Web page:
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Klok Techah

Klok Techah, pronounced “klok deh-jah,” also known as Ambaoh Klok or simply Klok, is a white sacred yarn used to make the Kun Khmer headband known as “Tey Krou” and the armbands known as “Prathap Dai.” Both items are often believed to bring good luck, protection, and spiritual blessings to the fighters. It is sometimes mistakenly spelled as “Pluk,” possibly due to a misconception that it is associated with “Pluk Damrei” (elephant tusk), as it is also white like an elephant tusk and contains sacred elements. However, the old Khmer Dictionary, published in 1938 and officially recognized today as Samdech Porthinhean Chuon Nath’s Khmer Dictionary, spells it as “Klok” and defines it as “Amboah Mongkul,” translating to the “prosperous or good luck thread.” Klok Techah holds a repository of rich cultural significance.

The word Klok in Khmer as it is spelled in the Khmer Dictionary first published in 1938 (the photo is of the page in the 5th edition printed in 1967)

The Faded Ritual Practice

In ancient times, boxing programs played a pivotal role in significant royal ceremonies, drawing the attendance of the King and high ranking officials. Unfortunately, various traditional practices, including the use of Klok Techah, faded into obscurity due to foreign influence during extended periods of colonization and wars in the country.

With Cambodia now enjoying full peace, the Khmer Boxing Federation has reinstated Klok Techah to represent its identity after years of disappearance. His Excellency Lt. Gen. Tem Moen, Undersecretary of State at the Ministry of National Defense and President of the Kun Khmer Federation, underscores the significance of reintroducing Klok Techah. It symbolizes the ancient power of Khmer martial arts, reminiscent of the depictions found on the walls of Angkor Wat. While, in some events, the Krama (scarf) serves as a substitute for Klok, being another national symbol of Cambodia, Lt. Gen. Tem Moen urges all future national and international events to fully embrace the cultural legacy embodied by Klok Techah.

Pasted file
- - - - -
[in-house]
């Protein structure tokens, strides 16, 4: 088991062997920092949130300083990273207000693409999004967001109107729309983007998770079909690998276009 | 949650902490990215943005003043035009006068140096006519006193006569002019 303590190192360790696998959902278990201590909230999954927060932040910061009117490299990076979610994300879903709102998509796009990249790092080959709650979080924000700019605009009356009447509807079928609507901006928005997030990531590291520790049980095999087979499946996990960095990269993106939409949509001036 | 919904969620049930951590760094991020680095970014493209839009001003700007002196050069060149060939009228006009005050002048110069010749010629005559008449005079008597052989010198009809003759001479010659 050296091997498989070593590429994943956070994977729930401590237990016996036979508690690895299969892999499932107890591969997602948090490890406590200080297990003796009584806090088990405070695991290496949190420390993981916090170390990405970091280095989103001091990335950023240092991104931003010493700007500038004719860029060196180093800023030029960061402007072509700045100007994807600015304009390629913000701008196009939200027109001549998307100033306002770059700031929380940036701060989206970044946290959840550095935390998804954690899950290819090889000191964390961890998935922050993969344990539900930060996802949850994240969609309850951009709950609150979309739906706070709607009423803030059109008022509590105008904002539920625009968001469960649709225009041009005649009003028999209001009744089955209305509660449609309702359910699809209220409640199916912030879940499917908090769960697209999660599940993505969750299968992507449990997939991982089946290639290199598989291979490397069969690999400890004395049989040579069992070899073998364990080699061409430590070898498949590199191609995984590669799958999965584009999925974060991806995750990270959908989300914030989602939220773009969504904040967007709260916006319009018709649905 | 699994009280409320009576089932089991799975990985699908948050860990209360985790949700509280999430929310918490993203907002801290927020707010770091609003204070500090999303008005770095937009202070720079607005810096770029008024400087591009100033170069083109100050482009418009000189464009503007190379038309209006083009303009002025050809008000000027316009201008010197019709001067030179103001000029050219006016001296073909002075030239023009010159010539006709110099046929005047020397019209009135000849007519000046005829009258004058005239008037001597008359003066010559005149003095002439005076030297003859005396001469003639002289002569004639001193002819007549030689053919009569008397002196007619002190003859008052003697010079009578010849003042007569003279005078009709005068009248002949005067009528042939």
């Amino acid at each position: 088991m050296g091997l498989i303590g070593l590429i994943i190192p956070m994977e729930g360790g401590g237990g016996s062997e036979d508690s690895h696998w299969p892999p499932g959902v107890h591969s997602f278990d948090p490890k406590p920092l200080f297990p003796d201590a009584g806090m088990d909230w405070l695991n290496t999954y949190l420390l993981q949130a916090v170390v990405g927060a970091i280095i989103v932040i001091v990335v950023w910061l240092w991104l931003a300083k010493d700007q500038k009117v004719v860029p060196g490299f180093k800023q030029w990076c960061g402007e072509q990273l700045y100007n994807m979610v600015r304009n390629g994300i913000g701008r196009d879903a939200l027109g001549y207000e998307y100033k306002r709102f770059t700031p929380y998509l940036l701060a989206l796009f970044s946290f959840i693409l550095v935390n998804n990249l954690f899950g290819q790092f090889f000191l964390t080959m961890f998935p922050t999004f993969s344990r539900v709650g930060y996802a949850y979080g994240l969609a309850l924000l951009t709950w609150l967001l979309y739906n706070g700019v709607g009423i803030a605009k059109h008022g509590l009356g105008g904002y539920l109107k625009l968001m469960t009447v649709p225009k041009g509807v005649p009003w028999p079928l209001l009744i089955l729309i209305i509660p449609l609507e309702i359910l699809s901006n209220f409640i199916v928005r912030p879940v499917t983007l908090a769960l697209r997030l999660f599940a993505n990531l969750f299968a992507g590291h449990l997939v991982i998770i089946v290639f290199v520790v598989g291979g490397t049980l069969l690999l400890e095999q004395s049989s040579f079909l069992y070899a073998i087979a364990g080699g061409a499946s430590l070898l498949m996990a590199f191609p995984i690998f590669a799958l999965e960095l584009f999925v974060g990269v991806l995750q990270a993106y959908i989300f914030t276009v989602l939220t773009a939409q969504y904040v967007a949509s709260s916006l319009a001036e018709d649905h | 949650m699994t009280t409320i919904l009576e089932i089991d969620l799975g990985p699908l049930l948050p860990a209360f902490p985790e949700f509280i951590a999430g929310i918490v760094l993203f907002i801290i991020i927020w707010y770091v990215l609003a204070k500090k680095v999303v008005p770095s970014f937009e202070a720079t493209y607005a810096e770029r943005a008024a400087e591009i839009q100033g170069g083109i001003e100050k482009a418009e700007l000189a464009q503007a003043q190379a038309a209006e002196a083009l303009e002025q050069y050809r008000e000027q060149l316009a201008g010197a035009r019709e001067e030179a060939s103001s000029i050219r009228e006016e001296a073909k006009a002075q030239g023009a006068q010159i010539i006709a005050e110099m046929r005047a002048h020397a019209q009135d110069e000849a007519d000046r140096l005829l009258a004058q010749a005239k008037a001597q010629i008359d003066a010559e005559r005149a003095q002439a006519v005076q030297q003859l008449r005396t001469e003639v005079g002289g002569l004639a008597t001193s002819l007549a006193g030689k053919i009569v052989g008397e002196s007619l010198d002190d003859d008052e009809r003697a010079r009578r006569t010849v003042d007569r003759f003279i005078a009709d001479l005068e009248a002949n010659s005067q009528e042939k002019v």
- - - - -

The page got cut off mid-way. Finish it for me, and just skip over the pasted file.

Historical Parallel in Thailand and the Controversy

Interestingly, in ancient Thailand, a similar sacred yarn known as “Mongkul” was utilized, evolving into a larger and lengthier Mongkul shape.

As Cambodia gained peace, efforts to revive lost or forgotten cultural practices began, leading to accusations of cultural copying or theft between the two neighboring countries. However, these shared practices originated from a common source, and each country has developed them based on its unique resources and circumstances.

To foster neighborly relations, both countries should focus on developing and preserving their cultural heritage, recognizing that cultures inevitably intersect and influence one another. Let the readers contemplate this shared cultural journey.

My sketch of a Kun Khmer Fighter wearing Tey Krou and Prathap Dai
klok techah